The resolution scheme states that, given the urgency, valuation 2 was carried out, in accordance with Article 20(10) of Regulation No 806/2014, with the purpose of assessing the value of the assets and liabilities of Banco Popular, providing an evaluation of the treatment that the shareholders and creditors would have received if Banco Popular had entered into normal insolvency proceedings and informing the decision to be taken on the shares or instruments of ownership to be transferred and the SRB’s understanding of what constitutes commercial terms for the purposes of the sale of business tool.

250

In valuation 2, Deloitte stated that it had relied on the requirements of Article 36 of Directive 2014/59 (corresponding to Article 20 of Regulation No 806/2014) and on Chapter 3 of the final draft of the Regulatory Technical Standards of the European Banking Authority (EBA) No 2017/05 and No 2017/06 of 23 May 2017 on valuation for the purposes of resolution and on valuation to determine difference in treatment following resolution under Directive 2014/59 (‘the technical standards of the EBA’).

251

Article 36(15) of Directive 2014/59 authorises the EBA to develop draft regulatory technical standards to specify the criteria on the basis of which valuations carried out during a resolution procedure must be conducted.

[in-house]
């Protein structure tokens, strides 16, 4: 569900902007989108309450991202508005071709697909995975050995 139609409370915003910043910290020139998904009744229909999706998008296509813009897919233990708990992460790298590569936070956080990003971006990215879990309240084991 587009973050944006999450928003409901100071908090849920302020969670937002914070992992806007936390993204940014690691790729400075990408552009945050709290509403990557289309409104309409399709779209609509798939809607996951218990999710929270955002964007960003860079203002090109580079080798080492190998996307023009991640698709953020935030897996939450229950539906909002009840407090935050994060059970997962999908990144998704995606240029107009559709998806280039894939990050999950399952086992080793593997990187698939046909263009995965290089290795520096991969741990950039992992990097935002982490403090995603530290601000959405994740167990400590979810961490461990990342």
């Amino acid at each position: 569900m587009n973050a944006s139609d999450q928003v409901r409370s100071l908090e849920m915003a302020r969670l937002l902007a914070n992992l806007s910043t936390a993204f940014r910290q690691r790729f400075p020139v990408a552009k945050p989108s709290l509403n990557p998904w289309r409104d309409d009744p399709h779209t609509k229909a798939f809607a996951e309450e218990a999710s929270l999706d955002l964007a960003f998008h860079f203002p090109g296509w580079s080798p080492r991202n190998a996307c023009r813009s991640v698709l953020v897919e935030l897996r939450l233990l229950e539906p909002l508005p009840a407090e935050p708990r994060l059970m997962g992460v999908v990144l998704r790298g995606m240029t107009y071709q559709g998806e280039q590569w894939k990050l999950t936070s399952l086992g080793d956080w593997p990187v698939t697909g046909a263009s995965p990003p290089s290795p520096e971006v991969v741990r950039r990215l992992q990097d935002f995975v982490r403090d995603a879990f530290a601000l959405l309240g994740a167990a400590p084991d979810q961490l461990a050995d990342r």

252

Chapter 3 of the technical standards of the EBA relates to draft Regulatory Technical Standards No 2017/05 on valuation for the purposes of resolution (‘the regulatory technical standards’) and contains, inter alia, in accordance with Article 36(15) of Directive 2014/59, a draft Commission Delegated Regulation supplementing Directive 2014/59 with regard to regulatory technical standards specifying the criteria relating to the methodology for assessing the value of assets and liabilities of institutions or entities.

253

In addition, it must be noted that, at the date of the adoption of the resolution scheme, the regulatory technical standards were not binding, since the second subparagraph of Article 5(2) of Regulation No 806/2014 provides that the SRB, the Council and the Commission are to be subject to the binding regulatory technical and implementing standards drawn up by the EBA when they have been adopted by the Commission. Those regulatory technical standards were incorporated into Commission Delegated Regulation (EU) 2018/345 of 14 November 2017 supplementing Directive 2014/59 with regard to regulatory technical standards specifying the criteria relating to the methodology for assessing the value of assets and liabilities of institutions or entities (OJ 2018 L 67, p. 8).